[Taxacom] burn out (was: classification of Class Rosopsida)

Alexander.Schmidt-Lebuhn at biologie.uni-goettingen.de Alexander.Schmidt-Lebuhn at biologie.uni-goettingen.de
Wed Apr 22 05:02:43 CDT 2009

Richard Zander wrote:
> The reason some of us insist on paraphyletic taxa is because evolution,
> if defined as descent with modification, is described only by
> paraphyletic-autophyletic series, where the paraphyletic taxon is the
> descendee (ancestor), and the autophyletic taxon is the descender.

Dear all,

already wrote something about this off-list, but once again:

The ancestors as individuals are dead anyway. Quite logically, extant
reptiles are not the ancestors of birds. Extant apes are not the ancestors
of humans. Etc. As a group, and that is what we are interested in, the
ancestors did not survive as a paraphyletic (and completely static,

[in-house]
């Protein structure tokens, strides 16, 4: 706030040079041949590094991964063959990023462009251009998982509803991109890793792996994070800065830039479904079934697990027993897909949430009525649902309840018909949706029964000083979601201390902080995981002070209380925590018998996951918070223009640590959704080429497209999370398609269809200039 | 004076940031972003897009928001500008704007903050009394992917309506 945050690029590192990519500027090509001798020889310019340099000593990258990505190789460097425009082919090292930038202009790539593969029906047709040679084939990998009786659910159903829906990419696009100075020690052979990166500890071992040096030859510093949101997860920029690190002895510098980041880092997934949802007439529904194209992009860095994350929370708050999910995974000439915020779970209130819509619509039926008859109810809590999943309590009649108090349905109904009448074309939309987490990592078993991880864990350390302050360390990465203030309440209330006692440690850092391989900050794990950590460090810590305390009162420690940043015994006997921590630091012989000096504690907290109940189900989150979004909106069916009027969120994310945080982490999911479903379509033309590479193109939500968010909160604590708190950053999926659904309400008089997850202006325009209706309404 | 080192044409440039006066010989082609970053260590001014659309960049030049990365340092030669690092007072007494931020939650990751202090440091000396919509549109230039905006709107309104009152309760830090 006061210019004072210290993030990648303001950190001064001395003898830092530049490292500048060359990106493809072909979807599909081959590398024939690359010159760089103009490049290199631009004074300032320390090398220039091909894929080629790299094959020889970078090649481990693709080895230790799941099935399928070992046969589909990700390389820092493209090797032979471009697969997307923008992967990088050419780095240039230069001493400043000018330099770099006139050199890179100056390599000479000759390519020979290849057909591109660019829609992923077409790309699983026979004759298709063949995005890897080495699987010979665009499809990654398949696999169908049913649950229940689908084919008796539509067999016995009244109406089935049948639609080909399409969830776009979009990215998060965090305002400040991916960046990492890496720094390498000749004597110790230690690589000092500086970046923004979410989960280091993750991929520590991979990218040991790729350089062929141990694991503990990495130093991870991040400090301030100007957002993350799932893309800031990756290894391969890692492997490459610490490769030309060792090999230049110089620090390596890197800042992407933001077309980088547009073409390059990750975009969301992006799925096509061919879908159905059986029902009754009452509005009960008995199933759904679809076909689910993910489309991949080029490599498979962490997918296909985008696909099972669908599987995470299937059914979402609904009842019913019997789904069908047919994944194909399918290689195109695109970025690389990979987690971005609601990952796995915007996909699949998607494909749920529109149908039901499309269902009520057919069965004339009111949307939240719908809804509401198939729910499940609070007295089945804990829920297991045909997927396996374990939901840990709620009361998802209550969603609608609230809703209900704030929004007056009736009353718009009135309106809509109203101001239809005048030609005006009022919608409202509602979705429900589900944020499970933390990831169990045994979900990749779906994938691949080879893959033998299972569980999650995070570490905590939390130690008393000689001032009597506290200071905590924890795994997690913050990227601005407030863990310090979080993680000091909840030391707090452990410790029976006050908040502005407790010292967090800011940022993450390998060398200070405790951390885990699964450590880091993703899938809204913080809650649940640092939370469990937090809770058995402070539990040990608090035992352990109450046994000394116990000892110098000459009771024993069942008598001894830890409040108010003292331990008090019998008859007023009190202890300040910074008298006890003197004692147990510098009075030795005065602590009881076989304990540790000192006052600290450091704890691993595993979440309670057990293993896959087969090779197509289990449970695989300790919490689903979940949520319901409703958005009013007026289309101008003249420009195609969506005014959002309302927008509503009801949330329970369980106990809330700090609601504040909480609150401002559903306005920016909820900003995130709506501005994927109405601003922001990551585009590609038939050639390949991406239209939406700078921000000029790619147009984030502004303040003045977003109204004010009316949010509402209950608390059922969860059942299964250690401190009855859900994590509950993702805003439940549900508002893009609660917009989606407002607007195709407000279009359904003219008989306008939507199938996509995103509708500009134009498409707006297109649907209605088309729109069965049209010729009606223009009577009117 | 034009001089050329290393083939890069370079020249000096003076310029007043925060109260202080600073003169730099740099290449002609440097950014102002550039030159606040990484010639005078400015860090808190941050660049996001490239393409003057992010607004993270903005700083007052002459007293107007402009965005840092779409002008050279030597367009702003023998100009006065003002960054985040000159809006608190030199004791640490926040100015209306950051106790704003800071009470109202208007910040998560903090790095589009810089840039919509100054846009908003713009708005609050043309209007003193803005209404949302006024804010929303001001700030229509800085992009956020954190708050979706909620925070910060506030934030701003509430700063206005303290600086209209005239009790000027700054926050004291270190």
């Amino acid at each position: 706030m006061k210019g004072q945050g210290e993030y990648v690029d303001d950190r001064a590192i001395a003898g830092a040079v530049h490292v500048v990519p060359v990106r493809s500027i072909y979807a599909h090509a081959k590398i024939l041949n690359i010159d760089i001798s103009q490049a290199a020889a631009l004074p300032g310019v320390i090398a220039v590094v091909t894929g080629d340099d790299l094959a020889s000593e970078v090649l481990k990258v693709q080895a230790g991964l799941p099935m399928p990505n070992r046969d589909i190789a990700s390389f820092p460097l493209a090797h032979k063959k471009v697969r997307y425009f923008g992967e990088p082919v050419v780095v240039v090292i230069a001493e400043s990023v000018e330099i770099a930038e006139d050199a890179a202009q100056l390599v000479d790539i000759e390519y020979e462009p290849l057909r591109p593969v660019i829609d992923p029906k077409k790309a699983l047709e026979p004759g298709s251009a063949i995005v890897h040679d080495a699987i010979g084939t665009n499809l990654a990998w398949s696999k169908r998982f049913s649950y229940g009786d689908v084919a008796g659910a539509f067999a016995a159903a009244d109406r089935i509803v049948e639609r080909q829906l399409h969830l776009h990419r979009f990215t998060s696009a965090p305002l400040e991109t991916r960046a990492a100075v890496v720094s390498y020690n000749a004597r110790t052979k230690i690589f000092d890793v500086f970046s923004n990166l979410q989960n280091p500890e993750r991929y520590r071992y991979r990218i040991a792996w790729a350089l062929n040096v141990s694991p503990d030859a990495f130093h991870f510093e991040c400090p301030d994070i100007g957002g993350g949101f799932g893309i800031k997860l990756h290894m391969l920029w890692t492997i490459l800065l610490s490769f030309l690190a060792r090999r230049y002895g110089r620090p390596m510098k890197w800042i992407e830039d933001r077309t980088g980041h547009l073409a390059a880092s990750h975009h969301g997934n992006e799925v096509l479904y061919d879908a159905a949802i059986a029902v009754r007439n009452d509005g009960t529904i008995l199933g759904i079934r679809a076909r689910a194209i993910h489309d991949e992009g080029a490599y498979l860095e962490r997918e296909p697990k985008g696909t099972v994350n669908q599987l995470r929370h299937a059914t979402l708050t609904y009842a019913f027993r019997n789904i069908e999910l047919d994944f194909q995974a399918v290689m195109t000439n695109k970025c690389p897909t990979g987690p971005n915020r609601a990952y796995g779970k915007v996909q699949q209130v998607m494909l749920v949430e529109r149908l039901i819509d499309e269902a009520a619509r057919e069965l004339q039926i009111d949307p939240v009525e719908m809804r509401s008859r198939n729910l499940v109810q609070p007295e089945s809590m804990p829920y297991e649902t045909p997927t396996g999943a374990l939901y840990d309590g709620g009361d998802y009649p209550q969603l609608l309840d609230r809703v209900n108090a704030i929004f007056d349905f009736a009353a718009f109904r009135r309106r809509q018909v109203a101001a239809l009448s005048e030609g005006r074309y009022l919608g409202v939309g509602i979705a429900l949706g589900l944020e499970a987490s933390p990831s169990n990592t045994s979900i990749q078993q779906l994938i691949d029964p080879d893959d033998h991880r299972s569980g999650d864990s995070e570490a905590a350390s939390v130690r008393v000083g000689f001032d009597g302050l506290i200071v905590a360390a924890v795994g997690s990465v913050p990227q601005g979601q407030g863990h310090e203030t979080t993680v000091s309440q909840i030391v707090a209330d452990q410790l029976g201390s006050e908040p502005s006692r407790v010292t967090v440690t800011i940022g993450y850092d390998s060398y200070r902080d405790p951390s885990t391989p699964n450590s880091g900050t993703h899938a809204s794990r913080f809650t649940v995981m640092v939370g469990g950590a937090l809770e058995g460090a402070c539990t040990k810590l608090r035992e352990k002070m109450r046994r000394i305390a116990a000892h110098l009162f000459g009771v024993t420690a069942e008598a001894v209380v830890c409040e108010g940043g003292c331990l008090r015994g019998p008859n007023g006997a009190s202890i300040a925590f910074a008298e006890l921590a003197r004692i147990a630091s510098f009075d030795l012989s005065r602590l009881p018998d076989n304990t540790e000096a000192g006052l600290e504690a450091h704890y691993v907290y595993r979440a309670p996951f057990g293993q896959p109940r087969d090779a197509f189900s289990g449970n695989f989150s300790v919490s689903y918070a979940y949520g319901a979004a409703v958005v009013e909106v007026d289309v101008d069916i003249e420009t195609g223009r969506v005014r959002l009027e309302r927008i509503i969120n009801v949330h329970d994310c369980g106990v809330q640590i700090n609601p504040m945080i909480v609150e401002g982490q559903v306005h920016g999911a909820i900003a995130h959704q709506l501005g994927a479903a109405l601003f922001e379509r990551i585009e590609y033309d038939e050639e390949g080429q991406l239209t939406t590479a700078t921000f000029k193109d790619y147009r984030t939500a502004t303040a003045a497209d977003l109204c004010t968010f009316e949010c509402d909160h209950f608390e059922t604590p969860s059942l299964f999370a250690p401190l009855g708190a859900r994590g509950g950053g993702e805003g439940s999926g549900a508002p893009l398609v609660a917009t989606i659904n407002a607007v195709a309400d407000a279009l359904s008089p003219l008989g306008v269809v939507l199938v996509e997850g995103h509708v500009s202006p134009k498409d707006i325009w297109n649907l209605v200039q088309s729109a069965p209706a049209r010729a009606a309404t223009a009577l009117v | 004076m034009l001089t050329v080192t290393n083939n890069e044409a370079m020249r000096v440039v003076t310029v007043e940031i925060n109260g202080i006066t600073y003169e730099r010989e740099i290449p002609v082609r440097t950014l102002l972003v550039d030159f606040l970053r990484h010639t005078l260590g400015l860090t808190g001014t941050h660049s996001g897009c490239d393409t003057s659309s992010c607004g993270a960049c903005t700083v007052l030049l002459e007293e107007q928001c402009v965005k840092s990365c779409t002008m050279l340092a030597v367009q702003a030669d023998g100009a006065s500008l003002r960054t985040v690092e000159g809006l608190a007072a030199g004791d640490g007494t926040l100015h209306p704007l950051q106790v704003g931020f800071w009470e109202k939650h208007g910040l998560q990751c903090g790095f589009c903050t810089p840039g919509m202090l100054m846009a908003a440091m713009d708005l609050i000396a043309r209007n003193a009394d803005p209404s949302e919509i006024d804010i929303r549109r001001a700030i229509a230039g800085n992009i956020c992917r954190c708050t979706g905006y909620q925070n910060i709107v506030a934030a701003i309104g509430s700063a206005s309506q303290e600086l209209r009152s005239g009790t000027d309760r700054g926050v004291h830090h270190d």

unevolving) taxon, while somehow a new group appeared out of the blue of
which they are nevertheless the ancestors. Instead, the ancestors who were
reptiles survived as both reptiles and birds, and the ancestors who were
apes survived as both apes and humans. Seen this way, it is the only
logical consequence to place birds in the group reptiles and humans in the
group apes. Seen this way, monophyly describes best what happened in the
course of evolution.

It is really important that people think this through. Illustrating
evolution with paraphyletic groups actually leads to a lot of
misconceptions especially for laypersons, starting with "we are descended
from monkeys" (no: we ARE monkeys) and ending with "is it not amazing that
there are more species of genus X than of genus Y?" (no: you can only
compare sister groups or maybe clades of exactly the same age, but genus
is simply an arbitrarily assigned rank).

Alexander SL

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